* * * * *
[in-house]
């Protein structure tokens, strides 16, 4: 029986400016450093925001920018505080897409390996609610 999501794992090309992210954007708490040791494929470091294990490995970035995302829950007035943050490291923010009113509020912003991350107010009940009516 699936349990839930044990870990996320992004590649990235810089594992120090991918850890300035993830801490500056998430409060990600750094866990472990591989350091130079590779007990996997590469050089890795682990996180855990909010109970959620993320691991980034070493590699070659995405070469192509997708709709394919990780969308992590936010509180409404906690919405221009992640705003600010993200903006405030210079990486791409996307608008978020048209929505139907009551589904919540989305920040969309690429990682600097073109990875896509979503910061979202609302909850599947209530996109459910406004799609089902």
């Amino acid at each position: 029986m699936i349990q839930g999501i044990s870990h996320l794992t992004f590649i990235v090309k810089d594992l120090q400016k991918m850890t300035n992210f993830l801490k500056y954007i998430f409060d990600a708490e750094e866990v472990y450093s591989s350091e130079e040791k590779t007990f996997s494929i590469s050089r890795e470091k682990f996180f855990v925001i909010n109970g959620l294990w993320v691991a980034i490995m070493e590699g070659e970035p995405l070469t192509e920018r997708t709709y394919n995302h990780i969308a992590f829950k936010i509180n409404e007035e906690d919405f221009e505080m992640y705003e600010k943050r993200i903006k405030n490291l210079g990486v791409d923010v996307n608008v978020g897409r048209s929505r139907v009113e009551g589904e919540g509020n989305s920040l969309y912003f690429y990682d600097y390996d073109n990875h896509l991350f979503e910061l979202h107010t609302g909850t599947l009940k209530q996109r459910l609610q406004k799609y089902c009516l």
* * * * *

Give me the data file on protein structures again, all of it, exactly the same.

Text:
[in-house]
């Protein structure tokens, strides 16, 4: 029986400016450093925001920018505080897409390996609610 999501794992090309992210954007708490040791494929470091294990490995970035995302829950007035943050490291923010009113509020912003991350107010009940009516 699936349990839930044990870990996320992004590649990235810089594992120090991918850890300035993830801490500056998430409060990600750094866990472990591989350091130079590779007990996997590469050089890795682990996180855990909010109970959620993320691991980034070493590699070659995405070469192509997708709709394919990780969308992590936010509180409404906690919405221009992640705003600010993200903006405030210079990486791409996307608008978020048209929505139907009551589904919540989305920040969309690429990682600097073109990875896509979503910061979202609302909850599947209530996109459910406004799609089902």
């Amino acid at each position: 029986m699936i349990q839930g999501i044990s870990h996320l794992t992004f590649i990235v090309k810089d594992l120090q400016k991918m850890t300035n992210f993830l801490k500056y954007i998430f409060d990600a708490e750094e866990v472990y450093s591989s350091e130079e040791k590779t007990f996997s494929i590469s050089r890795e470091k682990f996180f855990v925001i909010n109970g959620l294990w993320v691991a980034i490995m070493e590699g070659e970035p995405l070469t192509e920018r997708t709709y394919n995302h990780i969308a992590f829950k936010i509180n409404e007035e906690d919405f221009e505080m992640y705003e600010k943050r993200i903006k405030n490291l210079g990486v791409d923010v996307n608008v978020g897409r048209s929505r139907v009113e009551g589904e919540g509020n989305s920040l969309y912003f690429y990682d600097y390996d073109n990875h896509l991350f979503e910061l979202h107010t609302g909850t599947l009940k209530q996109r459910l609610q406004k799609y089902c009516l």